J.T.: How do you situate the police genre within contemporary Mexican literature in general? Do you find any special characteristics in Mexican noir that distinguishes it from the rest?
D.S.B.: Maybe the main characteristic is that here the police are always corrupt and authority can only inspire mistrust. I can’t think of a Mexican noir novel where the courts or a government ministry was heroic or inspired trust. Our starting point and assumption is that the action occurs in a failed and corrupt state in which the criminal is confused with the police. The criminal apparatus is all-encompassing, an amalgamation capable of swallowing us whole. Of course, there are examples of Mexicans who are very faithful to the detective novel canon. I’m thinking of Hilario Peña and “Malasuerte” or José Salvador Ruiz and “Aqueberro” or Haghenbeck himself and “Pascal.” A political thriller like La doble vida de Jesús [The double life of Jesús] (Alfaguara 2015) by Enrique Serna embodies the essence of a government completely consumed by a criminal metastasis in which even the righteous crimefighter has to debase himself in order to be victorious. On the other hand, we have books like No toda la sangre es roja [Not all blood is red] (Nitro 2014) by Carlos Padilla, which are long-form journalistic articles, pure police reporting work that is nevertheless pure noir. I also really like what Imanol Caneyada did in La fiesta de los niños desnudos [The party of the naked children] (Tusquets 2014) or Hotel de arraigo [Under arrest] (Suma 2015).
J.T.: You live and write at the border. What is the role of that setting in the production of detective novels?
D.S.B.: Tijuana is both blessed and damned by its geography. Whatever happens, we will always be the crown jewel for any criminal enterprise, for any kind of smuggling, because we are the entry point to the abundance of California, the market that everyone wants access to. We’ve held first place as the most violent city in the world. Over this past year, I myself, despite no longer being a reporter, have seen three dead bodies of murder victims on the highway where I live. I used to see them almost every day, but that was because I worked in that field, but now, even if you try to stay away, you can’t avoid it. Violence is everywhere and permeates everything. Our habits, our topics of conversation, our lifestyle. It’s omnipresent.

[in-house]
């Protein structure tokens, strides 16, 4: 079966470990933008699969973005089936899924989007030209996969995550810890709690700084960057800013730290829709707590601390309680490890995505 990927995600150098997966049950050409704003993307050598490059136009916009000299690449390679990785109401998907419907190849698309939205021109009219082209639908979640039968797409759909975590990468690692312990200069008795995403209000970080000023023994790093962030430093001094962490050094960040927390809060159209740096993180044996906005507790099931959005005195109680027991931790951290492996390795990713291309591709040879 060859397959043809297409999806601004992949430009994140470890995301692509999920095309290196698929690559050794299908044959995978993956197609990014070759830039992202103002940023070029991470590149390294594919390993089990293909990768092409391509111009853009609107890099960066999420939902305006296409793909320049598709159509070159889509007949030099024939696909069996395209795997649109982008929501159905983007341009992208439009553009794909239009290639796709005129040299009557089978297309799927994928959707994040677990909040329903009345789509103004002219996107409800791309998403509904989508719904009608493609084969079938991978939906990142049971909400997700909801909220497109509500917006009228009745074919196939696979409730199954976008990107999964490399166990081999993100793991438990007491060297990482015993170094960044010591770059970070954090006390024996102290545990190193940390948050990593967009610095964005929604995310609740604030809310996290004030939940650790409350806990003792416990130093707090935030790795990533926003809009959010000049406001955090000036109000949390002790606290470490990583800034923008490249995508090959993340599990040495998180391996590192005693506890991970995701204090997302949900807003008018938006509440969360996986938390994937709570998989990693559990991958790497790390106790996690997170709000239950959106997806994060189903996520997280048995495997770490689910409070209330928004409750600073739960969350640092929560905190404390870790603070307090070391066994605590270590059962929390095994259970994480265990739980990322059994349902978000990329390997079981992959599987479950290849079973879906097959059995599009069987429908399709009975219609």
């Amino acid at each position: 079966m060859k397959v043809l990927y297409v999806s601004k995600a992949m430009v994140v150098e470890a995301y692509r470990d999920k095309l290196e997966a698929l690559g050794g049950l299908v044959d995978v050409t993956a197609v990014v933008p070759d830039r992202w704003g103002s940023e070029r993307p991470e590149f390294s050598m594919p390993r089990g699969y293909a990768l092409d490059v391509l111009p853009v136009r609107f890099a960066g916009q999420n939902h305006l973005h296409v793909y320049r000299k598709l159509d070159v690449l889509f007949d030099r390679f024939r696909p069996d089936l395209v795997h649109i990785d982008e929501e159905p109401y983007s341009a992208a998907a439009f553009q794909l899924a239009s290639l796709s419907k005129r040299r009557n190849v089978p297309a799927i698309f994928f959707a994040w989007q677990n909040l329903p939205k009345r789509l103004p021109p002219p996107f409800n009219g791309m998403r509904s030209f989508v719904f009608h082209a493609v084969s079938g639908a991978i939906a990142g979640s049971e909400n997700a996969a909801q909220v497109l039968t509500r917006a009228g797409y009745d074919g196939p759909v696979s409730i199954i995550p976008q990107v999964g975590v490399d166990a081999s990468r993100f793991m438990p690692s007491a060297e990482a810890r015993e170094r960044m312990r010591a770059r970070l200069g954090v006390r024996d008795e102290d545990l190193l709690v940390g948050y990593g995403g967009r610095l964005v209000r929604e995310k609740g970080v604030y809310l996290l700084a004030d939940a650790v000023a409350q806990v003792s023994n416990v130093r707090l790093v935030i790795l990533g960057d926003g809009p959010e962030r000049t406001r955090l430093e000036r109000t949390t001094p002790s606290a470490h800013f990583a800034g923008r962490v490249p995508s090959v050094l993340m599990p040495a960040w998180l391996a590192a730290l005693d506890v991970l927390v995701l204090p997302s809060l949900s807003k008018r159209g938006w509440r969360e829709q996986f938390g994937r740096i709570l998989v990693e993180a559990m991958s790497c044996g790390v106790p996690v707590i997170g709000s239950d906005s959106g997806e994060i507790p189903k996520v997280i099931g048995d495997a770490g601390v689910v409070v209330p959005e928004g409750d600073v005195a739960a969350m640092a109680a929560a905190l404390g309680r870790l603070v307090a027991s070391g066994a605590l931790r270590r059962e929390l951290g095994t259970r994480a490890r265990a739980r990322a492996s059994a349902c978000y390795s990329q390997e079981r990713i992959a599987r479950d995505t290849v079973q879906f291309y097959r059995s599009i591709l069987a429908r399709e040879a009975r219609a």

J.T.: Recently Gabriel Trujillo Muñoz wrote that the detective novel is becoming the central genre of Mexican narrative. Also, he notes that these novels “are not necessarily written for a wider audience, but for connoisseurs of the genre.” Is he right?
D.S.B.: It is the central genre, I agree. Even if you don’t want to write noir, almost all Mexican fiction in which the plot takes place in contemporary Mexico ends up featuring the criminal side. It’s impossible to avoid. There isn’t a wide audience for any literary genre. We readers of any genre are a sect, a guild, like a stamp collecting club, but we are very stubborn and persistent.